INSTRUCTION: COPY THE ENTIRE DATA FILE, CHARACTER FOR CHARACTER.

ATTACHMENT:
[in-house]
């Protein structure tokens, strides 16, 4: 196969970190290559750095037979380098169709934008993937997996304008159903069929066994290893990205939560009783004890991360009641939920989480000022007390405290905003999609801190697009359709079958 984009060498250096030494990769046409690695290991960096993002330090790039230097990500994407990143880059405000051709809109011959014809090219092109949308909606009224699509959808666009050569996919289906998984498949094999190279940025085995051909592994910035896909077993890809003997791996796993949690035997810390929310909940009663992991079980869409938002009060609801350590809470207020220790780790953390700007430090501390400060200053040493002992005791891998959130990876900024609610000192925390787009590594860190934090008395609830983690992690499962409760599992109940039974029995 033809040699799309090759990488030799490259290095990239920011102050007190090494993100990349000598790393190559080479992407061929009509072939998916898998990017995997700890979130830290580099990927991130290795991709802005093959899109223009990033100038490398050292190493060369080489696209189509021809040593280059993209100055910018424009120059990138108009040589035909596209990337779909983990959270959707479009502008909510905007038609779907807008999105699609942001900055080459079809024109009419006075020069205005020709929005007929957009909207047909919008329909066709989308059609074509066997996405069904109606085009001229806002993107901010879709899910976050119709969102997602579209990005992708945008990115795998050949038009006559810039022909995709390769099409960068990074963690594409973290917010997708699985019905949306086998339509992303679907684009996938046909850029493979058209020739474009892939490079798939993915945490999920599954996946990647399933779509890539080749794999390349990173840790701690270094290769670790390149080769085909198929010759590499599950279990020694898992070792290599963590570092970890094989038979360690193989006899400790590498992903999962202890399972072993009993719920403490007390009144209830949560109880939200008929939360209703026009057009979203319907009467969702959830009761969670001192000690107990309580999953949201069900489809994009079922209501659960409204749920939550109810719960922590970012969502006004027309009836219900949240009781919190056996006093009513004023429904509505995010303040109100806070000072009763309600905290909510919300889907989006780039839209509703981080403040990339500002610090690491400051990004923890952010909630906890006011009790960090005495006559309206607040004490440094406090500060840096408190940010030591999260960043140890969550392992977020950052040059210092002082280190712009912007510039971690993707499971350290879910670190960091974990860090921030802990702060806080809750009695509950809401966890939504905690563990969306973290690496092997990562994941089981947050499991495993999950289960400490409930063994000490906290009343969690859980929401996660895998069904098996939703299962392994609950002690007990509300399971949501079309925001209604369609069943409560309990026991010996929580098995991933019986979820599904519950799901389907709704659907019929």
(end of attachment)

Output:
[in-house]
């Protein structure tokens, strides 16, 4: 196969970190290559750095037979380098169709934008993937997996304008159903069929066994290893990205939560009783004890991360009641939920989480000022007390405290905003999609801190697009359709079958 984009060498250096030494990769046409690695290991960096993002330090790039230097990500994407990143880059405000051709809109011959014809090219092109949308909606009224699509959808666009050569996919289906998984498949094999190279940025085995051909592994910035896909077993890809003997791996796993949690035997810390929310909940009663992991079980869409938002009060609801350590809470207020220790780790953390700007430090501390400060200053040493002992005791891998959130990876900024609610000192925390787009590594860190934090008395609830983690992690499962409760599992109940039974029995 033809040699799309090759990488030799490259290095990239920011102050007190090494993100990349000598790393190559080479992407061929009509072939998916898998990017995997700890979130830290580099990927991130290795991709802005093959899109223009990033100038490398050292190493060369080489696209189509021809040593280059993209100055910018424009120059990138108009040589035909596209990337779909983990959270959707479009502008909510905007038609779907807008999105699609942001900055080459079809024109009419006075020069205005020709929005007929957009909207047909919008329909066709989308059609074509066997996405069904109606085009001229806002993107901010879709899910976050119709969102997602579209990005992708945008990115795998050949038009006559810039022909995709390769099409960068990074963690594409973290917010997708699985019905949306086998339509992303679907684009996938046909850029493979058209020739474009892939490079798939993915945490999920599954996946990647399933779509890539080749794999390349990173840790701690270094290769670790390149080769085909198929010759590499599950279990020694898992070792290599963590570092970890094989038979360690193989006899400790590498992903999962202890399972072993009993719920403490007390009144209830949560109880939200008929939360209703026009057009979203319907009467969702959830009761969670001192000690107990309580999953949201069900489809994009079922209501659960409204749920939550109810719960922590970012969502006004027309009836219900949240009781919190056996006093009513004023429904509505995010303040109100806070000072009763309600905290909510919300889907989006780039839209509703981080403040990339500002610090690491400051990004923890952010909630906890006011009790960090005495006559309206607040004490440094406090500060840096408190940010030591999260960043140890969550392992977020950052040059210092002082280190712009912007510039971690993707499971350290879910670190960091974990860090921030802990702060806080809750009695509950809401966890939504905690563990969306973290690496092997990562994941089981947050499991495993999950289960400490409930063994000490906290009343969690859980929401996660895998069904098996939703299962392994609950002690007990509300399971949501079309925001209604369609069943409560309990026991010996929580098995991933019986979820599904519950799901389907709704659907019929």